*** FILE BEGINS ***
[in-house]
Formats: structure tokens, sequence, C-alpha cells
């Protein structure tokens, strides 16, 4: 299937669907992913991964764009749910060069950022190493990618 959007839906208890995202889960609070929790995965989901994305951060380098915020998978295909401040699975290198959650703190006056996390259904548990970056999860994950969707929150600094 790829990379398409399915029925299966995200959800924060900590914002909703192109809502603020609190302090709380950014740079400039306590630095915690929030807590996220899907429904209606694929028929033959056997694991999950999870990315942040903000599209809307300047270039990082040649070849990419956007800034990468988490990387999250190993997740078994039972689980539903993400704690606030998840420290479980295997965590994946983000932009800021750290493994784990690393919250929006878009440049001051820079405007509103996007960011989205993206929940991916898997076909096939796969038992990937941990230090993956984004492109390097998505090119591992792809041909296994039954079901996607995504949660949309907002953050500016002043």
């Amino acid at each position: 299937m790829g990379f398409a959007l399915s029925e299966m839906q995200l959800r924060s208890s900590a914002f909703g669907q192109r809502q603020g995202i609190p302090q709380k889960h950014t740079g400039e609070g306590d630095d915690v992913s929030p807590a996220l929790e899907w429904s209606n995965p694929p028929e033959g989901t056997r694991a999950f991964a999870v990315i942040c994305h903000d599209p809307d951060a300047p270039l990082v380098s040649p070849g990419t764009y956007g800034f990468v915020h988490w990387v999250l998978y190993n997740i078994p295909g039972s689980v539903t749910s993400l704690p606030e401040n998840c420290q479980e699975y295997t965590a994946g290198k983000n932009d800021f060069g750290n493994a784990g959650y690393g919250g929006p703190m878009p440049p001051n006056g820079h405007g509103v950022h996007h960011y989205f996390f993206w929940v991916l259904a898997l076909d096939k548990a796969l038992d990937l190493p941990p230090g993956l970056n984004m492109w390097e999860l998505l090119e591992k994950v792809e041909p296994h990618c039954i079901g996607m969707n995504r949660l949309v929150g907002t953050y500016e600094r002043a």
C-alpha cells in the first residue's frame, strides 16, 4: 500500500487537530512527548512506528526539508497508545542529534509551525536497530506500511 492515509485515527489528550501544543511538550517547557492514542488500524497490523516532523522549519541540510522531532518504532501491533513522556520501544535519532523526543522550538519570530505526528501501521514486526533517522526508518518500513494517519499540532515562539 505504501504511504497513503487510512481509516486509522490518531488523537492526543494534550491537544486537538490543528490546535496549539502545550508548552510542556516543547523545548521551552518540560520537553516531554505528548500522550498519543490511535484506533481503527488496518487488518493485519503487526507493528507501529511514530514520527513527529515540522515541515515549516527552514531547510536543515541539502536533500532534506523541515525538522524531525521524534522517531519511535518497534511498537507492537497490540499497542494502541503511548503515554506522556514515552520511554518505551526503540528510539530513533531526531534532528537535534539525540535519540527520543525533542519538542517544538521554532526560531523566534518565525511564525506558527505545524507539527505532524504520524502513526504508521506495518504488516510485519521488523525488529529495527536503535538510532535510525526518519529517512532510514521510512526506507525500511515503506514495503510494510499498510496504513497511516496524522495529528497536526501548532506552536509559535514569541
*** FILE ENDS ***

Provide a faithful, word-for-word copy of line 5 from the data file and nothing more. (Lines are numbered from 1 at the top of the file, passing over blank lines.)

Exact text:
C-alpha cells in the first residue's frame, strides 16, 4: 500500500487537530512527548512506528526539508497508545542529534509551525536497530506500511 492515509485515527489528550501544543511538550517547557492514542488500524497490523516532523522549519541540510522531532518504532501491533513522556520501544535519532523526543522550538519570530505526528501501521514486526533517522526508518518500513494517519499540532515562539 505504501504511504497513503487510512481509516486509522490518531488523537492526543494534550491537544486537538490543528490546535496549539502545550508548552510542556516543547523545548521551552518540560520537553516531554505528548500522550498519543490511535484506533481503527488496518487488518493485519503487526507493528507501529511514530514520527513527529515540522515541515515549516527552514531547510536543515541539502536533500532534506523541515525538522524531525521524534522517531519511535518497534511498537507492537497490540499497542494502541503511548503515554506522556514515552520511554518505551526503540528510539530513533531526531534532528537535534539525540535519540527520543525533542519538542517544538521554532526560531523566534518565525511564525506558527505545524507539527505532524504520524502513526504508521506495518504488516510485519521488523525488529529495527536503535538510532535510525526518519529517512532510514521510512526506507525500511515503506514495503510494510499498510496504513497511516496524522495529528497536526501548532506552536509559535514569541